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Coconino Voices: Addressing climate change is an ultramarathon, not a sprint
COCONINO VOICES

Coconino Voices: Addressing climate change is an ultramarathon, not a sprint

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Ultrarunning — anything more than the standard 26.2 mile marathon, generally on trails rather than pavement — is one of the fastest-growing sports in the country. Participation is up 350% in the last decade with more than a half-million people competing in ultramarathon events in 2018 (including our very own Senator Kyrsten Sinema).

I rarely feel more at home than when I’m in the woods; being in the mountains and amongst the trees is a release from the stress of life. It’s a sentiment that I share with the four million Arizonans that participate in outdoor recreation every year.

The sport requires a combination of planning, speed, endurance and grit—the same attributes we are going to need from all of our elected officials to take meaningful action on climate.

The bipartisan infrastructure bill that passed the Senate is the first mile of the ultramarathon that scientists say we will need to complete if we are to prevent the most dire of climate outcomes. Losing this race is simply not an option. The UN's Intergovernmental Panel on Climate Change (IPCC) scientists recently issued a "code red." If we are going to "win" the race of our and future generations' lifetimes, we need to not only finish, but pick up the pace immediately by making deep cuts in emissions of greenhouse gases to stabilize rising temperatures with every step.

As an ultrarunner, you get used to being uncomfortable; you don’t set out to run back-to-back marathons through some of the toughest terrain on Earth if you can’t sweat through a little bit of pain. But heat, terrain options and having clear air, have made ultrarunning even more difficult in recent years due to climate change.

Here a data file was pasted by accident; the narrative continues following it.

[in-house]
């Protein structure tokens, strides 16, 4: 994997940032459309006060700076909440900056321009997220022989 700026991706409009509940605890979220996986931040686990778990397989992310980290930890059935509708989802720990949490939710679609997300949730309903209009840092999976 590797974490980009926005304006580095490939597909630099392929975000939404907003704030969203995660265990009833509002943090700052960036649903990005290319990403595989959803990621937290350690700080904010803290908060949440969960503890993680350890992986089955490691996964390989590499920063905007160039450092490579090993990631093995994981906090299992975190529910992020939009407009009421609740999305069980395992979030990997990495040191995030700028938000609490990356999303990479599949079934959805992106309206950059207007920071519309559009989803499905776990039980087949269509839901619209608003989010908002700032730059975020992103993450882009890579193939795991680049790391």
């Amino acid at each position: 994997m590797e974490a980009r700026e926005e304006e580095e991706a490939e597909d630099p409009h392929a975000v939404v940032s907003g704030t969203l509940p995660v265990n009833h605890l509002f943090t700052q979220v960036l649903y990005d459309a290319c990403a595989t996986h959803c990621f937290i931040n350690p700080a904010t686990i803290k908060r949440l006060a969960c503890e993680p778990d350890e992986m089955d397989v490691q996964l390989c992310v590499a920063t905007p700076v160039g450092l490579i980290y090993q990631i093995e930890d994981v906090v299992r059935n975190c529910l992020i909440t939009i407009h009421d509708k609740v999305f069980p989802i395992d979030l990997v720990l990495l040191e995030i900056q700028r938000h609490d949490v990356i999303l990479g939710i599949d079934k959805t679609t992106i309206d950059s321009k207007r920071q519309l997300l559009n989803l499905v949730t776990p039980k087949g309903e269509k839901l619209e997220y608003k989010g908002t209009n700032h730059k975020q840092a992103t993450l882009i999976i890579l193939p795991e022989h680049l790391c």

While wildfires are a natural part of the ecology of the Western U.S., climate change has undoubtedly increased both their frequency and severity. These fires have closed trails where I train and compete. And wildfire smoke poses an enormous threat to the respiratory health not only of runners, but also the 50 million Americans who recreate outdoors, a group that Protect Our Winters calls the Outdoor State. One recent study found that the compounds released by wildfires are more likely to cause inflammation and oxidative stress in the lungs than comparable particulates found in urban settings. This is of particular concern to athletes, who need every ounce of oxygen we can muster to perform at our highest levels, particularly at elevation.

As an athlete, I’m constantly setting goals for myself, and solving the climate crisis is no different. As part of the Paris Agreement, the U.S. committed to a big goal of reducing its emissions to half of 2005 levels by 2030. It’s a big goal, but with focus and commitment, one that we can and must achieve. The IPCC study authors says that the 1.5C temperature increase we are working to avoid through the Paris Agreement will be reached by 2040 in all scenarios. And if emissions aren't slashed in the next few years, we will reach that mark even sooner.

After working backward on climate for years, we have arrived late to the starting line. Meeting these goals will be a real challenge, requiring not only grit and tenacity, but seizing upon opportunities to make up for lost time. We will need our leaders to move quickly on the new infrastructure investments including updating to a more resilient electrical grid for our renewable energy future and building a network of EV charging stations.

And for Senators Sinema and Kelly to take the next urgent step by ensuring that the budget reconciliation makes climate change a top priority by including a clean energy standard that would require power companies to replace fossil fuels with renewable sources such as solar, wind, and hydropower, clean energy tax credits, impose fees on methane and carbon polluters, provide new consumer rebates to help electrify and weatherize homes, and electrify the federal vehicle fleet and buildings.

Addressing climate change is an ultramarathon, not a sprint. Being out in the elements for many, many miles is to expect daunting obstacles and come to the starting line with a willingness to overcome all unforeseen challenges—especially those that climate change is throwing our way.

Getting across the finish line is always the most difficult part, but what helps me finish strong is a clear sense of purpose, and there is certainly no clearer purpose than securing a healthy future for all Arizonans. We look to the entire Arizona delegation to ensure that climate-related provisions are made a priority in the upcoming budget reconciliation process. And then for them to continue at a new, faster, more urgent pace in addressing climate because this ultra will require both speed and tenacity to win. This is a race we must win, because the prize purse is the most valuable of all — life on earth.

Jim Walmsley was named UltraRunner of the Year for four years in a row and is a member of the Protect Our Winters Athlete Alliance. He was born and raised in Phoenix and now calls Flagstaff home.

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